The Indians, one the other hand, not only were without their 23-year old ace, but they now had a clubhouse that knew one of their teammates had an affair with his best friend’s wife. Even if Manning had returned to the level of play he’d displayed before breaking his back, that wasn’t going to be a happy clubhouse.
Manning never did return to that level. His OPS+ was 101 before the injury and just 79 after it. He never again won a Gold Glove, or anything else for that matter, and was eventually traded to the Brewers. The players Cleveland received in return for Eckersley were:
Rick Wise - He led the AL in losses in 1978, and had a record of 24-29 in his two seasons in Cleveland before leaving as a free agent.
Mike Paxton - Had a good year in 1978, with a 12-11 record and 3.86 ERA, but then was terrible in the following two years, with a combined ERA of 6.24. He never pitched in the majors again after that.
Bo Díaz - Played parts of four seasons in Cleveland. He was pretty awful for the first three, hitting .224/.249/.322, with just 5 homers in 135 games, but he won the starting catching job in 1981 and made the All-Star team as he batted .313. Seghi immediately packaged him in a trade to the Phillies that brought back three pitchers who combined to go 22-26 with a 4.87 ERA.
Ted Cox - He was supposed to be the prize of the trade, a 23-year old third baseman who had hit .362 in a handful of game for the Red Sox the year before, after hitting .334 in Triple A. The problem was that the Indians already had Buddy Bell playing third base, so Cox was bounced between third and left field and DH, all while batting just .233 with one homer. Still, that was enough to convince Seghi to trade away Bell, who promptly made 4 All-Star teams and won 6 straight Gold Gloves in Texas while Cox continued to flounder. After hitting just .212, he was traded to the Mariners for two guys who never played in Cleveland and a reliever, Bud Anderson, who had a couple of middling years in their bullpen while Eckersley was turning into a Hall of Famer.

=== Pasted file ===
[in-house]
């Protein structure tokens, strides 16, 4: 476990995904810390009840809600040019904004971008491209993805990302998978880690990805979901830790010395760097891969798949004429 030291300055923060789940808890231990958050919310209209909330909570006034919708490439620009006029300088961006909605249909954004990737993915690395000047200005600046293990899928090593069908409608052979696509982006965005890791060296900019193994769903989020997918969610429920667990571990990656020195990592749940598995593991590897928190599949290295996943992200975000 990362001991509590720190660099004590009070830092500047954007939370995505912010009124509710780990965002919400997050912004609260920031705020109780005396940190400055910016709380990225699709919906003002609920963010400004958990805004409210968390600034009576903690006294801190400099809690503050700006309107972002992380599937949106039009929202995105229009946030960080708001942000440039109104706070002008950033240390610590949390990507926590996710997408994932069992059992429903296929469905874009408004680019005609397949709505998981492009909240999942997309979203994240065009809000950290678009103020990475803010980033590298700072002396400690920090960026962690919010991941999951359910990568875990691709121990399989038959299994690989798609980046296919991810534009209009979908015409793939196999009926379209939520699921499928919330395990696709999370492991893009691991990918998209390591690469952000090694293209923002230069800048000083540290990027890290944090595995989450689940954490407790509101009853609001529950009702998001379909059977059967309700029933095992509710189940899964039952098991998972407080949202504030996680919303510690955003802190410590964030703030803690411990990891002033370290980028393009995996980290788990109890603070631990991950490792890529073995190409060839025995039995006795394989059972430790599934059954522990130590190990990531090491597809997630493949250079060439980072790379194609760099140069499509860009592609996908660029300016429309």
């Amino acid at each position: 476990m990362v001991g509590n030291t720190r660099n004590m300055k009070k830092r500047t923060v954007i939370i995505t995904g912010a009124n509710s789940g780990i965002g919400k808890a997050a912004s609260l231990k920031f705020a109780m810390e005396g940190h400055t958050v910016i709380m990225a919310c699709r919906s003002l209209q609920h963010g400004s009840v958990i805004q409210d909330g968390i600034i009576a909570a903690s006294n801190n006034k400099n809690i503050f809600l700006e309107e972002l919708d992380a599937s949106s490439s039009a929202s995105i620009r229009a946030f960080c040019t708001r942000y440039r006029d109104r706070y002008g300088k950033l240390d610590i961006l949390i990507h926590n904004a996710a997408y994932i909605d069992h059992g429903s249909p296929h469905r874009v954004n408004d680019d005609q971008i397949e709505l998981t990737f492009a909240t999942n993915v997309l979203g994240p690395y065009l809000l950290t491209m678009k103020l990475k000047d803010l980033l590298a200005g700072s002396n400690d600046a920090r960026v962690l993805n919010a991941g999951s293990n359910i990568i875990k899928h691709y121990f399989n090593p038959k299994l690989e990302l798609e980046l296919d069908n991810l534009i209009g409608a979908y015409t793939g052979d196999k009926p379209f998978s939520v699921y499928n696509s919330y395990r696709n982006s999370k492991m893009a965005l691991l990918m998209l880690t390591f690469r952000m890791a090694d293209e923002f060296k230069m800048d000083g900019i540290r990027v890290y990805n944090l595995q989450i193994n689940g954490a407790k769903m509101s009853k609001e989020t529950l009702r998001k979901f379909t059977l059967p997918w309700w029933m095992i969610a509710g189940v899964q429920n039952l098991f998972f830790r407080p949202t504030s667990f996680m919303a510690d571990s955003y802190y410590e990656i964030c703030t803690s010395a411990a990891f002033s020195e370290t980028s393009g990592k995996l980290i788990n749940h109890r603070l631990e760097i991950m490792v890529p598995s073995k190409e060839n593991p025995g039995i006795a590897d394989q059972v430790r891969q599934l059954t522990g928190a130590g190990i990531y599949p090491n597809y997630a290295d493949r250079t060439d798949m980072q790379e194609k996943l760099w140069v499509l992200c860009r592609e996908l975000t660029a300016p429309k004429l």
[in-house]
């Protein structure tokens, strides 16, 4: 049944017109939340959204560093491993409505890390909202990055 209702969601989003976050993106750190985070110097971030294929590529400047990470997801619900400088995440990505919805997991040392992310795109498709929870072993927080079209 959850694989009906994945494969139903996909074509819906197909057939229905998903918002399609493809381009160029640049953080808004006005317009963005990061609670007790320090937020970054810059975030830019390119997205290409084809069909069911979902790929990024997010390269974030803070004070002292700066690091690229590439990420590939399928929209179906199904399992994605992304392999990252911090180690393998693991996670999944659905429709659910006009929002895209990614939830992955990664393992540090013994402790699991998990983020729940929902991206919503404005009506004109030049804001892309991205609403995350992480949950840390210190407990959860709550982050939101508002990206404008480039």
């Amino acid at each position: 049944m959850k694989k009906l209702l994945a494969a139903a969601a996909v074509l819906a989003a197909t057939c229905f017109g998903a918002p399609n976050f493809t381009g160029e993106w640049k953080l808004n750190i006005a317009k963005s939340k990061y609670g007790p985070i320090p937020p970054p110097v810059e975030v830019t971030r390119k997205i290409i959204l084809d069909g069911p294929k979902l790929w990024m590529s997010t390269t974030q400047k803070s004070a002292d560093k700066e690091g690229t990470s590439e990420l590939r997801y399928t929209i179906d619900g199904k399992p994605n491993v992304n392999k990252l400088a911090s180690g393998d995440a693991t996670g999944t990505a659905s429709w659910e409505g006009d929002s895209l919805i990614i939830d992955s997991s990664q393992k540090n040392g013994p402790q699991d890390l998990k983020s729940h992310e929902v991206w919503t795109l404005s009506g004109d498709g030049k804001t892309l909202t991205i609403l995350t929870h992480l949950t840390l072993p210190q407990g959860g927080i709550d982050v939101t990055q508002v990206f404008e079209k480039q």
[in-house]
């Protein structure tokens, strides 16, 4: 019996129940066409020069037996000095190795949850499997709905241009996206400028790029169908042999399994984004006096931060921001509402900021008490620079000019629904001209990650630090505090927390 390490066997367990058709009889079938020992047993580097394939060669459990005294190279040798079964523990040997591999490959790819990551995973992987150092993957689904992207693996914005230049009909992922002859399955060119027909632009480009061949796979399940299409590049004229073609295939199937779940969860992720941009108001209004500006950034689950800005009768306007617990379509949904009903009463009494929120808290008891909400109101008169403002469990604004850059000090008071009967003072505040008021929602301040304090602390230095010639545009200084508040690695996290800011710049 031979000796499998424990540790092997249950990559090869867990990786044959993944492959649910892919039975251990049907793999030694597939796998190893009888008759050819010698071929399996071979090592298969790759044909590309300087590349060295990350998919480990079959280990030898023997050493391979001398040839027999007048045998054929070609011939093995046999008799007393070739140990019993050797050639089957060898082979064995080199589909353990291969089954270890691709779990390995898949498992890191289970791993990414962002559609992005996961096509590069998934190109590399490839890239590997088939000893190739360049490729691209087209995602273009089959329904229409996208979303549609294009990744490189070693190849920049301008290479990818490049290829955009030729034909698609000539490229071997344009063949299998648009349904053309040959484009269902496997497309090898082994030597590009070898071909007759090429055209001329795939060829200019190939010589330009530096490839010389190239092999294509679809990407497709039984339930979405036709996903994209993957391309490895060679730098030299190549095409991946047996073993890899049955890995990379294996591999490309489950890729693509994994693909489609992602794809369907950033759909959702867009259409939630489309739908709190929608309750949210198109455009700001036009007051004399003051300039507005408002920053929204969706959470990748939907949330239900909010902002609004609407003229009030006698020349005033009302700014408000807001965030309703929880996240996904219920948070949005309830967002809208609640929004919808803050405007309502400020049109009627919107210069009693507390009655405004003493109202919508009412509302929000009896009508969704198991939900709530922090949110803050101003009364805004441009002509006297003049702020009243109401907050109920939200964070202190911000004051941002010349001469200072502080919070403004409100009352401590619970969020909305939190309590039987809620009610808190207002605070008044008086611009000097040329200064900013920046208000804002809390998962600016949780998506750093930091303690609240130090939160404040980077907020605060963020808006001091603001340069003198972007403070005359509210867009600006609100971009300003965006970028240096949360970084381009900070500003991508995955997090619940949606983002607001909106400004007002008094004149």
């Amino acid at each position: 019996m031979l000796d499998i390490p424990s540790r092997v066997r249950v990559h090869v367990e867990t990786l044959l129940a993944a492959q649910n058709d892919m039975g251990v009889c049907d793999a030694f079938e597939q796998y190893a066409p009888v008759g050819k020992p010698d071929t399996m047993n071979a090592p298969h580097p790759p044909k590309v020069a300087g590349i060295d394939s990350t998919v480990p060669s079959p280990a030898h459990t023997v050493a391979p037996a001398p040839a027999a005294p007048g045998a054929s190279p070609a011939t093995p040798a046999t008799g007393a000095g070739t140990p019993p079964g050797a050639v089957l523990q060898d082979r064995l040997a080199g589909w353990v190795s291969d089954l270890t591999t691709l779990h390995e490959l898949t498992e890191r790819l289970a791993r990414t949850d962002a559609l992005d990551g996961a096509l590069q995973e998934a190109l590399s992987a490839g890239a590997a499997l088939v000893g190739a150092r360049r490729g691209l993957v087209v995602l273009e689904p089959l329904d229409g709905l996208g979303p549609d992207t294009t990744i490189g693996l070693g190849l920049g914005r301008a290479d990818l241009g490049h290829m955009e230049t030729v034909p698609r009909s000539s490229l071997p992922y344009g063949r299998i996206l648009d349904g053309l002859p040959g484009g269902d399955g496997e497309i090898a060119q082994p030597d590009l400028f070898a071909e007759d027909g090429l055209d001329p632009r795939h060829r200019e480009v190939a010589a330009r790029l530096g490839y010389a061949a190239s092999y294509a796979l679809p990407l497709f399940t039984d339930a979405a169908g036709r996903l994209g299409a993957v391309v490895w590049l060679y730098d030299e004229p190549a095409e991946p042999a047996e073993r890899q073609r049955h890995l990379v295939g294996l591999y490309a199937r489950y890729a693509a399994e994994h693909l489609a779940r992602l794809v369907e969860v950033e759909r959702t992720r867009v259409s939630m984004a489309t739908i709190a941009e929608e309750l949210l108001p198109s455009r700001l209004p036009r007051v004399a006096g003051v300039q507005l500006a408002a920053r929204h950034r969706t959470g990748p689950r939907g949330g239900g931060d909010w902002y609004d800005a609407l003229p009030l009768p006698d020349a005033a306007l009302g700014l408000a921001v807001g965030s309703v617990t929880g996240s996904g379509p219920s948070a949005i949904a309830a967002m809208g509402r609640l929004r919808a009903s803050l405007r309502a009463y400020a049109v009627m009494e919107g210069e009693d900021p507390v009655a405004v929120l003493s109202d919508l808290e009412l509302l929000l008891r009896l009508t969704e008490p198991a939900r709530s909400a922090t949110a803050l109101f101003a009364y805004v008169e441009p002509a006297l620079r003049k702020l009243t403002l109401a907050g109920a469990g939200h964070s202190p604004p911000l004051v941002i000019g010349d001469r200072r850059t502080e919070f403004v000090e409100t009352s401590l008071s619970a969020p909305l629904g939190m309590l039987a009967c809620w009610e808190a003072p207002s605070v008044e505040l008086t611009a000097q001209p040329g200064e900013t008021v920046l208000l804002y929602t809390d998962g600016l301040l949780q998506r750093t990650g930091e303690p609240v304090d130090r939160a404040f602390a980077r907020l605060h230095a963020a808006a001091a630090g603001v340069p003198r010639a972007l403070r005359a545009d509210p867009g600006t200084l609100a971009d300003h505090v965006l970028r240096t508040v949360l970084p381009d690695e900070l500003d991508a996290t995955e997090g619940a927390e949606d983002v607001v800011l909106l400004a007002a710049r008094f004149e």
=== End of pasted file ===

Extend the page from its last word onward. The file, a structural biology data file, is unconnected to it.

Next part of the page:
In essence, Seghi made a terrible decision in trading Eckersley without getting anything like fair value in return, AND made a bad decision in the trade return for Díaz a few years later, AND made the mistake of betting on Cox over Bell just before Bell blossomed into a star, AND made a terrible decision in keeping Manning when the news about the affair was undoubtedly going to reach the clubhouse eventually.
Seghi should always be remembered, and given credit, for being the first GM to hire a Black manager when he brought Frank Robinson in to manage the team after the 1974 season. Kudos to him for that.
But there’s a reason why the Indians had only 3 winning seasons in Seghi’s 13 years as their general manager. He just wasn’t very good at the job.